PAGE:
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The .zip TLD: Ripe for abuse, but so far so good

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On May 3, 2023, Google Registry launched eight new Top Level Domains (TLDs) for public availability ( .dad, .phd, .prof, .esq, .foo, .zip, .mov and .nexus.) Since this launch, one TLD in particular - .zip - has been the focus of much debate and discussion on the dangers domains with a .zip TLD might, or might not, bring to internet users. The main concern expressed is that because .zip is a common file extension for compressed files, .zip domain names could be an effective tool to lure consumers into phishing and scams. Essentially taking advantage of the confusion between file extensions and the new .zip TLD.  

Now that the TLD has been available for almost two months, we used the DNS Research Federations DAP.LIVE platform to quantify how many .zip domain names are being used in an abusive manner. Our findings show that the abuse rate for the .zip TLD is 0.20%, which is slightly below the global average of 0.22% but still quite high compared to the 0.06% abuse rate of European ccTLDs.  

[Note that the same concerns exist for the .mov TLD, which shares the extension commonly used for video files; however, for this blog, we will focus only on the .zip TLD.]

.zip - file format or TLD?

Since the 1990s the .zip file format has been a popular way to compress one or more files into a single archive, suitable for storage and delivery. Over time, attackers used zip files to deliver malware and other abusive data to unsuspecting users. Because of this, the internet security community has educated users to be wary of downloading and opening files with a .zip extension from individuals they may not know. With the launch of the .zip TLD, there has been much debate around the risk and potential negative impact of domain names also ending with .zip.  

Since its launch on May 3, 2023, registrations have grown slowly but steadily. As of June 19, 2023, 13,796 .zip domain names have been registered worldwide. 

.zip Domain Registrations - May 1, 2023 to present


.zip domains to be malicious

To move beyond conjecture and anecdote, we wanted to leverage the capabilities of the DNS Research Federations DAP.LIVE platform to quantify how many .zip domain names have been used in active phishing, malware or spam attacks.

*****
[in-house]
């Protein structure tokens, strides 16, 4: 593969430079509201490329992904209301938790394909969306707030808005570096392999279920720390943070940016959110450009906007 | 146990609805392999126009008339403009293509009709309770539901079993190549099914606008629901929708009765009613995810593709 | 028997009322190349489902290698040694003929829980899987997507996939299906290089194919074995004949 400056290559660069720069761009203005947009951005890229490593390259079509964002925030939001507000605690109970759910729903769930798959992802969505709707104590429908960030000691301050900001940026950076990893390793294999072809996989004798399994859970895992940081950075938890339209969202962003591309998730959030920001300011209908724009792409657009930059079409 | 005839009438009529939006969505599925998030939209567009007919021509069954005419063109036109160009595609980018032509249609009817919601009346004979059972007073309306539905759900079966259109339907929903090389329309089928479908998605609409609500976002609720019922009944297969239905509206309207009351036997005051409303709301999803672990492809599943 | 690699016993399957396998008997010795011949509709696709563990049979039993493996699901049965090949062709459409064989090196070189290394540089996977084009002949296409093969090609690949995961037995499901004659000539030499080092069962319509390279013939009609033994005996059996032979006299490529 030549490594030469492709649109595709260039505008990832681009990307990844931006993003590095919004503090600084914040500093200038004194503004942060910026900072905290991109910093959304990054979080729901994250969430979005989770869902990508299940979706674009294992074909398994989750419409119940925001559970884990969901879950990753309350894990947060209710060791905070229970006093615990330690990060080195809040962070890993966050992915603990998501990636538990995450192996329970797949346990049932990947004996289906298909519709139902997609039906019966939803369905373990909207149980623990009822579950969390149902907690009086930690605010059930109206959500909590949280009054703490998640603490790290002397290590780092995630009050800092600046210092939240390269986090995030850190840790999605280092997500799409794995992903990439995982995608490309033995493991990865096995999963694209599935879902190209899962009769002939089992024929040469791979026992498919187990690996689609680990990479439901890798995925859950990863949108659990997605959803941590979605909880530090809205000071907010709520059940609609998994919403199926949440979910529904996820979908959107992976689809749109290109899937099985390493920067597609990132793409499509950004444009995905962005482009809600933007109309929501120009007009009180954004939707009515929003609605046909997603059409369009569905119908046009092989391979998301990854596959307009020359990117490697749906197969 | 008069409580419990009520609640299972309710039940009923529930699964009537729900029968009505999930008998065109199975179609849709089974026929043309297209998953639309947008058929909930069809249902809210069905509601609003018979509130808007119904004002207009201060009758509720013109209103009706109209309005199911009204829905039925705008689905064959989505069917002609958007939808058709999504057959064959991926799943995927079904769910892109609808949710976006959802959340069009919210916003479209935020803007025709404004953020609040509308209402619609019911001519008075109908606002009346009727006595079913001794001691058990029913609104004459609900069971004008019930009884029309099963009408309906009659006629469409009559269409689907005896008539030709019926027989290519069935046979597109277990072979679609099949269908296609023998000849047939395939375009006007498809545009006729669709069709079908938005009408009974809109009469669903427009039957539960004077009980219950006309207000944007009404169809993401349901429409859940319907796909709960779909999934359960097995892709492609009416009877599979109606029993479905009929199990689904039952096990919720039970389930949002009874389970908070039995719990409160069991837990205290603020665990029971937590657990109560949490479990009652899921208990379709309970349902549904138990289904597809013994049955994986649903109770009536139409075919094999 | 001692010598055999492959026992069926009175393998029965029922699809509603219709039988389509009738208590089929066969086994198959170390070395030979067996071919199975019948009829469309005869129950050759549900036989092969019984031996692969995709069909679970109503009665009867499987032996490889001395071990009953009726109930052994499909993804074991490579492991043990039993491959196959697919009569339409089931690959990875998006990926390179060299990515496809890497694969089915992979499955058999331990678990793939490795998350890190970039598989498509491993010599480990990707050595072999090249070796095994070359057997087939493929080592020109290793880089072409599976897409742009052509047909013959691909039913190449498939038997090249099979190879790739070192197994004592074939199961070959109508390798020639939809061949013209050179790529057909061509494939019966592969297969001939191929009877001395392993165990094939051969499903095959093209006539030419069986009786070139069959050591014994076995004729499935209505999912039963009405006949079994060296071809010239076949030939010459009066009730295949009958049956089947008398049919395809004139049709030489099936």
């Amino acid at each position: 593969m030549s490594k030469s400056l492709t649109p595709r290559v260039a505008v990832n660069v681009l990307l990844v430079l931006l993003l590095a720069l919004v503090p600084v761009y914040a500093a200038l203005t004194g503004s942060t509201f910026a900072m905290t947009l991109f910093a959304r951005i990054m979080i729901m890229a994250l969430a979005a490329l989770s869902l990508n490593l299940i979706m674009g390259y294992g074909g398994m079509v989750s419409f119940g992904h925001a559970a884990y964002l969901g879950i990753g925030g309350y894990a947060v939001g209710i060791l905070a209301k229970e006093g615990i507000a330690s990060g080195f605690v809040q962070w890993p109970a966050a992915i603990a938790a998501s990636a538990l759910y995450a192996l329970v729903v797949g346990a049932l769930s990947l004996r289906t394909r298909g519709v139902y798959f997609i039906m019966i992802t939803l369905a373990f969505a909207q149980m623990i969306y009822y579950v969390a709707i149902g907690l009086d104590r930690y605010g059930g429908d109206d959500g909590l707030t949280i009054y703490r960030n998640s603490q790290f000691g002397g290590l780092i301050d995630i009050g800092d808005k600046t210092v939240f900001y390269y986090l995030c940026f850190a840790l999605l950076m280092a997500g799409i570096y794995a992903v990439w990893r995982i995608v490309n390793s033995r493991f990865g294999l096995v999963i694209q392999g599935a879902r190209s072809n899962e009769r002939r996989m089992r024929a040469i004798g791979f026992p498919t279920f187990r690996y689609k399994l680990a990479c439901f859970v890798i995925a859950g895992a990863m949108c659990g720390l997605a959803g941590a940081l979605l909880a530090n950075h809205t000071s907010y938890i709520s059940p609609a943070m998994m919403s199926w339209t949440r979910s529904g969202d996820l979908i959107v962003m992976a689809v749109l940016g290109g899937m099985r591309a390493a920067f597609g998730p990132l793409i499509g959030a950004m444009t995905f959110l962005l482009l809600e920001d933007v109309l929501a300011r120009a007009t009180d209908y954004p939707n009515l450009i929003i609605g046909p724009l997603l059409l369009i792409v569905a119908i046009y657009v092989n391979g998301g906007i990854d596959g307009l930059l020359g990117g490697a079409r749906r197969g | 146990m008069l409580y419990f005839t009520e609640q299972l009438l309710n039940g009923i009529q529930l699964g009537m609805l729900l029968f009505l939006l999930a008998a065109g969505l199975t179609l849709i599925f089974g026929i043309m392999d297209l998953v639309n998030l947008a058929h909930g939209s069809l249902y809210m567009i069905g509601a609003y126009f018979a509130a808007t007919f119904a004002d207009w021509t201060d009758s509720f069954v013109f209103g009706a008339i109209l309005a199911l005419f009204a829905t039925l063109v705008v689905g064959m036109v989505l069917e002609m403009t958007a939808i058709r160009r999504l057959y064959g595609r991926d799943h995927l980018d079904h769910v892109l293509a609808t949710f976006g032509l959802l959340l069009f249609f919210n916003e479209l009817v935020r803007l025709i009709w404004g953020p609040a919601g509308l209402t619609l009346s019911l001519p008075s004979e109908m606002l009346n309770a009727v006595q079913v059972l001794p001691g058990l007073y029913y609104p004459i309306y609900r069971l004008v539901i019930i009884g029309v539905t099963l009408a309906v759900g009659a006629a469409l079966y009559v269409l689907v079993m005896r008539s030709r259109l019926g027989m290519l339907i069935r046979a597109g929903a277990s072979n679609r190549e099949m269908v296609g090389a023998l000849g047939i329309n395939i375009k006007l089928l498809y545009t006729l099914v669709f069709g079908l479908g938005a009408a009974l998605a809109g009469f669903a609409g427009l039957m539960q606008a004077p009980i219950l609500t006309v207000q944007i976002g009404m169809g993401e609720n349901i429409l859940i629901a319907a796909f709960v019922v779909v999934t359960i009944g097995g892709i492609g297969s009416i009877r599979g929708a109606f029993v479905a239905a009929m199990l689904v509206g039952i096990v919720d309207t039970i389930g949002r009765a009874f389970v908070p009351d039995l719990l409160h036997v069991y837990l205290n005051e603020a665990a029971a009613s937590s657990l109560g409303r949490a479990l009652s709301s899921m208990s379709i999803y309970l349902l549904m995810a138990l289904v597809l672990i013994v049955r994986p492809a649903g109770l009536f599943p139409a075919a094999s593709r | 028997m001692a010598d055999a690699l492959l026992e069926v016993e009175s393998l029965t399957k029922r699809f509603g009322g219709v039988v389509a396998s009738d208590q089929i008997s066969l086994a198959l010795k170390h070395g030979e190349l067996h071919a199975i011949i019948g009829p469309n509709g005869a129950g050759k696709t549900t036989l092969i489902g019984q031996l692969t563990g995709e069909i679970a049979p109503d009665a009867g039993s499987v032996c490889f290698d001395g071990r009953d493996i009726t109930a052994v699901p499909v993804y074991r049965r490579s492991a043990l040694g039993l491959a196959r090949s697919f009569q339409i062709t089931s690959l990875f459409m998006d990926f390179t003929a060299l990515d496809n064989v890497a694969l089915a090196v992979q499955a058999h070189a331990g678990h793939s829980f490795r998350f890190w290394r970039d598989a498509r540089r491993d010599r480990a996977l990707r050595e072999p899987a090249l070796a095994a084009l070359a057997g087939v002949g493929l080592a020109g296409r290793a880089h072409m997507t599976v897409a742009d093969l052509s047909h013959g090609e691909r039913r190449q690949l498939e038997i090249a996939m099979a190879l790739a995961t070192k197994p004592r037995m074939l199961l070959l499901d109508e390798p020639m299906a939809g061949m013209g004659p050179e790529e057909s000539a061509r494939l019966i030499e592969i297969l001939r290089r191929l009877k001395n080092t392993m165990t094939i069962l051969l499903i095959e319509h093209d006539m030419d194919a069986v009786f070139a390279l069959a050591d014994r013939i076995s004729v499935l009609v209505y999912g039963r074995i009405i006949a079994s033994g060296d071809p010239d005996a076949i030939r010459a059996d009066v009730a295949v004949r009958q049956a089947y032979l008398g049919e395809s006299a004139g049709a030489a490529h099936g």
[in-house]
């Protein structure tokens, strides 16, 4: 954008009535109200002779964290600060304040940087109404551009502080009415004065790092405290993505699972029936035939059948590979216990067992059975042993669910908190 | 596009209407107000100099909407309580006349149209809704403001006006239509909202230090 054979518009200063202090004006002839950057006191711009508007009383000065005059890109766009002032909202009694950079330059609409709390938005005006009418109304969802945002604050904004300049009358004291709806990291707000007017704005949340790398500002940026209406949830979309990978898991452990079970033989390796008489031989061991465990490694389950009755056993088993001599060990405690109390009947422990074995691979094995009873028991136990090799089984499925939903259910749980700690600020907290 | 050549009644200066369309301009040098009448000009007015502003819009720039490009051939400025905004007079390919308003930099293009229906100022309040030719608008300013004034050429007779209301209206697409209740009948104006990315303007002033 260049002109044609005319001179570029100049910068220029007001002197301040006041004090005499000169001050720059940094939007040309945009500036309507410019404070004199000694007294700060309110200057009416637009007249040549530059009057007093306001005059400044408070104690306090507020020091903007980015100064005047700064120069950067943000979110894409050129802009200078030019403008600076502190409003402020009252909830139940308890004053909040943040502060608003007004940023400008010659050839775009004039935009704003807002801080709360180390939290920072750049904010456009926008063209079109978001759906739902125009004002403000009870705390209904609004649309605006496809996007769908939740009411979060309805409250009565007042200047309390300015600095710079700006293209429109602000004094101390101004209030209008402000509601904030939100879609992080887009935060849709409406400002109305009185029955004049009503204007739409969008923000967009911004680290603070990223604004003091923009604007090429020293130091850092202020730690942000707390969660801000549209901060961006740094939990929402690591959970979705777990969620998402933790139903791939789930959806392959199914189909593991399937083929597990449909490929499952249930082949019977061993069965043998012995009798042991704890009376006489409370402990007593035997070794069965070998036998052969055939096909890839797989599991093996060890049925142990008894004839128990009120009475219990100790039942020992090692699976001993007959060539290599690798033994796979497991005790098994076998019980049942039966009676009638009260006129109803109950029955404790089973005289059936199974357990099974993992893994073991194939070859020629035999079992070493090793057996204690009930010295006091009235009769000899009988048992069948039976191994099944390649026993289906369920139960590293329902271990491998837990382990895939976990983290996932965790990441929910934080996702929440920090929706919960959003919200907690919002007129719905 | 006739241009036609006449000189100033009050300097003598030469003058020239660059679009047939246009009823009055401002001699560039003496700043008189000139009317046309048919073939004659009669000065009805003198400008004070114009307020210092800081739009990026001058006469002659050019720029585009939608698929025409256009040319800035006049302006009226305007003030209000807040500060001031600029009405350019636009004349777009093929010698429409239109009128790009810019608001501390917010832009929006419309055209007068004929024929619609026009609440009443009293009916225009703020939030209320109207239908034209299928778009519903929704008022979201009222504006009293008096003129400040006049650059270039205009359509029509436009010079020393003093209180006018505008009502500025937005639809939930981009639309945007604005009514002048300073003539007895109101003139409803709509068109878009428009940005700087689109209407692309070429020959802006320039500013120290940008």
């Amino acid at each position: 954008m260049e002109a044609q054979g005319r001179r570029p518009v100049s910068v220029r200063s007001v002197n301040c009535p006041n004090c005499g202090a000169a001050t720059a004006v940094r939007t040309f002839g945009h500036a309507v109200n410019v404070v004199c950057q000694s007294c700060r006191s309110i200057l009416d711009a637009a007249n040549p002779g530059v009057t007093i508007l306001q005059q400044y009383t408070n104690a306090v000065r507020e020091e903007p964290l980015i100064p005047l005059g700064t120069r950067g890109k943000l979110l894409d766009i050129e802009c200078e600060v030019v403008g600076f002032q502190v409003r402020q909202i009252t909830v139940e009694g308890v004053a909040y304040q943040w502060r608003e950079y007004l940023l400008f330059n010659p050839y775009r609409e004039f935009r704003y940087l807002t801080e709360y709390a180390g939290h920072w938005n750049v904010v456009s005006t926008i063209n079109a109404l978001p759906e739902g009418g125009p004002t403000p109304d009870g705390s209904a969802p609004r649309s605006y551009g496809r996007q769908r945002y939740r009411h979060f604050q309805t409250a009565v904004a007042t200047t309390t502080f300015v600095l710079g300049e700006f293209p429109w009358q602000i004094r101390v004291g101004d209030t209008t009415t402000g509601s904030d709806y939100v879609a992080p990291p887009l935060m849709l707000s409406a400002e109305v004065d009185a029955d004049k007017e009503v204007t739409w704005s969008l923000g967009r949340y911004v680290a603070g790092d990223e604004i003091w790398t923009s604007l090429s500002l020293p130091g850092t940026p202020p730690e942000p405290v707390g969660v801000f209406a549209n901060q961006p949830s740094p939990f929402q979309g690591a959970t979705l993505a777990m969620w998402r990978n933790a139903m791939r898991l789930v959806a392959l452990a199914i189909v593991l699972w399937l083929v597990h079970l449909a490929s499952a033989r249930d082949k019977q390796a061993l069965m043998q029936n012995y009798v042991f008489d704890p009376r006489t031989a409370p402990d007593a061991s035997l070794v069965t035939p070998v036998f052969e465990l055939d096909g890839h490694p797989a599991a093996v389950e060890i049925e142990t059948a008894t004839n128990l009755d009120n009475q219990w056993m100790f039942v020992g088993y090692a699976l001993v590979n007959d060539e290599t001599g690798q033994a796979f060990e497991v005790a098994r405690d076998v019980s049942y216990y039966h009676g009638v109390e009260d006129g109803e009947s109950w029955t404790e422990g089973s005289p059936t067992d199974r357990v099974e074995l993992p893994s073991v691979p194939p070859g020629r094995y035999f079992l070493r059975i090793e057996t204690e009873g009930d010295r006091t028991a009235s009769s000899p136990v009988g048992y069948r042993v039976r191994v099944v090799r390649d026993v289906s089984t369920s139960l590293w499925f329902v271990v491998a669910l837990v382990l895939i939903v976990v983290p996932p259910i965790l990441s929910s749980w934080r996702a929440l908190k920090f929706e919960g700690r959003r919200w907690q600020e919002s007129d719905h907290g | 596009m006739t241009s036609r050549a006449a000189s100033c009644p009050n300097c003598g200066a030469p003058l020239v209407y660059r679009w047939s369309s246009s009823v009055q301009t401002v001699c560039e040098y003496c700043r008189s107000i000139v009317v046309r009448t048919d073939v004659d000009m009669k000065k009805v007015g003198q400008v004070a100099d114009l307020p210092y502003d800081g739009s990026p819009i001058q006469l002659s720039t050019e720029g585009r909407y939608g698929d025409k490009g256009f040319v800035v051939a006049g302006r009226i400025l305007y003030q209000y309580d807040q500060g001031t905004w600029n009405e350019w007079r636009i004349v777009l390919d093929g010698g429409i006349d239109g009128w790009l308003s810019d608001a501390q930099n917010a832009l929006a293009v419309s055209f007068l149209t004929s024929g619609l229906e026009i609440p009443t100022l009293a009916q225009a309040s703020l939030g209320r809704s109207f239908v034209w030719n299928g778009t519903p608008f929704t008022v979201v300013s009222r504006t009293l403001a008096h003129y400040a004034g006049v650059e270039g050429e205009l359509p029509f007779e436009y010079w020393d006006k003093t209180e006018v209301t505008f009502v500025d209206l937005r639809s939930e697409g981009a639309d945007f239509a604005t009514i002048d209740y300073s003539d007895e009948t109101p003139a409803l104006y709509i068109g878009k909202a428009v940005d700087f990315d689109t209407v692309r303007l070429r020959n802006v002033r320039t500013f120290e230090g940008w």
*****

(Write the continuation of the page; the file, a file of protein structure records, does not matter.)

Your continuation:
As of June 19, 2023 domains with a .zip extension have been found on the following abuse lists available to the DAP. 

Phishing: APWG and OpenPhish Lists7
Malware: URL haus2
Spam: Spamhaus18
Figure 2- Count of .zip domains names by source

As we know the total registrations for the .zip TLD, we can calculate a simple abuse rate by dividing the number of abusive domains by the total number of registrations.

27/13,796 = 0.20%

To put this in context we used the same algorithm to calculate the abuse rate of all TLDs in 2022. While an abuse rate of 0.20% is slightly below the global average of 0.22%, it is above the 0.06% abuse rate of the European ccTLDs and below the 0.34% abuse rate for new gTLDs. 

Figure 3 - Average Abuse Rates by TLD Type

Social Engineering Terms and Well-Known Brand Occurrences

One concern about the potential harm of .zip domain names is how they might be used to lure users into clicking on URLs that contain social engineering terms and even popular brands. We described how terms and brands are used as lures in the first Exploring DAP blog “Bait and switch - how social engineering terms combine with brand domains to lure users into online scams.” 

Using the Zone File data made available by DAP.LIVE we can see which terms and brands have been registered. Zone files include the latest domain names registered (and deleted) for each TLD and are updated periodically by each TLD Registry Looking at the latest zone file data for .zip we found that 6.5% (892) domain names contain one of the 22 social engineering terms on our list. 

Social Engineering Term Found in Domain Name - All Time